Hiking Kahana Valley
RASA’S EXCELLENT ADVENTURES: The Best, Most Family-Friendly Trails on Oahu
By RASA FOURNIER
Just as beach goers who aren't accustomed to Hawaii's waters can quickly run into danger, Hawaii's gorgeous terrain is equally hazardous. Kahana Valley, a tucked away gem as you’re heading north along Oahu's east coast, just past the unwieldily named town of Ka'a'awa, offers some of our islands' most stunning beauty and its most precipitous danger. I've had this hike on my Oahu bucket list for years now, but the meandering trails, stream crossings and pig trails that sidetrack you onto tapering paths to nowhere, had me nervous. Not to mention several tales of lost hikers, including two young Danish women who found themselves stranded above a 2,000-plus-foot cliff for eight days in 2000.
But this is a story about one of my best family hiking experiences, not a tale of caution. For utmost preparedness, I bring my cell phone (a must), my iPod touch with saved information and maps about the area, my GPS, a supply of energy bars, water, a camera and a friend. We turn left at the sign announcing that we’ve reached our destination, stop at the info shack on the right hand side to grab a map of the trail, park in an obvious spot further up the road, just before a small housing development and head out on foot past the countrified outpost. A sign just ahead states that this valley is the wettest on the island. We’re lucky to have stumbled onto a perfectly temperate day. The Nakoa Trail, a 3.5-mile loop, starts to the left of the sign. Families who aren’t up for that long of a journey can head straight down a dirt road to the welcoming depths of a large emerald pool.
We’re there for whatever excitement the 2- to 3-hour loop has to offer and set out on the path hidden just behind the sign. We pass through a field of ferns before being engulfed by the forest canopy where showers of hot pink threads from mountain apple trees color the ground. The area is known for its labyrinth of streams and we quickly approach a couple of picturesque brooks. The path is obvious, easy for the whole family and breathtakingly delightful.
The highlight is at about the half-way point where we encounter a colony of ruins. I’m a kid in a fantasyland as I shoot up the cracked cement wall, making use of the roots encompassing it. I stand atop it, conqueror of the jungle-bound structures, a series of military bunkers used during WWII for the training of soldiers heading to tropical climes far away, in valleys wrought with untold dangers.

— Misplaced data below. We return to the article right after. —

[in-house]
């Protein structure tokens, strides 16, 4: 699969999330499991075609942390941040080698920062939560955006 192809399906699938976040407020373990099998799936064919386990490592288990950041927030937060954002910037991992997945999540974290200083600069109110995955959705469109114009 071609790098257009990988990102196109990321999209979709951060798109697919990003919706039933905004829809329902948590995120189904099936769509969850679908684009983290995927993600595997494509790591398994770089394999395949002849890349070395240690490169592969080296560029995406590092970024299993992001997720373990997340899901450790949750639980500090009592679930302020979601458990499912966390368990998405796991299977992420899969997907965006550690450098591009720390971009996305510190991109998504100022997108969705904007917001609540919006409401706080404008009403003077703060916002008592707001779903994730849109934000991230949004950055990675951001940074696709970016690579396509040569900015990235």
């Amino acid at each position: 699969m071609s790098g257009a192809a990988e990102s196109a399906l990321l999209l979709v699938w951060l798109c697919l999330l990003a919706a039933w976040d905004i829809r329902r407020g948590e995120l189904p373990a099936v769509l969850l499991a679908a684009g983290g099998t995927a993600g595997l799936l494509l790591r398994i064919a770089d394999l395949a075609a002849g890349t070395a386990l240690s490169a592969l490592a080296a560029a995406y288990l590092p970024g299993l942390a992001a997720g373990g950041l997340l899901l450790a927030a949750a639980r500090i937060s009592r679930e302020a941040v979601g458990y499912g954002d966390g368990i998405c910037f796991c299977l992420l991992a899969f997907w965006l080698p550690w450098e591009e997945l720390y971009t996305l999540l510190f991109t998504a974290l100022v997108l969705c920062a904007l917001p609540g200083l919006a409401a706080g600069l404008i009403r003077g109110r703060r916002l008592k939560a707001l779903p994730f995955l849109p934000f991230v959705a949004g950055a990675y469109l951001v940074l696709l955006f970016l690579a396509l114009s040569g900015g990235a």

This is the juncture where unprepared and overly eager journeyers follow one of the myriad branching paths, only to land stranded at the edge of a cliff or still wandering as sunset approaches and needing to call for rescue. We stick to the clearly marked Nakoa Trail, turning left down remnants of pavement from the old military track. There are wild orchids, and the dappled sun hitting pandanus shrubs with their stilted roots and spiral tufts is the stuff of enchanted forests.
Finally, we come to a shallow, but particularly wide river crossing. I take off my shoes, hike up my pants, and my friend has the brilliant idea to avoid the shoe removal hassle by climbing on my back. We’re both fighting fits of laughter as I inch unsteadily across pebbles and slippery rocks before depositing her onto a large boulder just short of the bank on the other side. As she lands, she grabs my hand to keep balance and … auwe! The precariously situated rock tips over, dumping my friend into the river. And since my hand is firmly fastened in her viselike grip, I am yanked on top of her, drenched to my neck.
I shoot out, onto dry land as fast as I can, depositing my pockets of the iPod, GPS, phone and camera. Then it hits me, on this stream-full adventure, I had overlooked my most important bit of equipment: my waterproof bag. It’s a tough lesson, costing us a phone, iPod and GPS. Miraculously my camera and phone weather the submersion. A short while later we arrive at the deep and inviting emerald pool close to the start of the trail. We shake off our packs and muddy clothes, stripping down to our bathing suits, and jump in to wash off the mud and submerge our worries away, at least for this delightfully carefree interlude.
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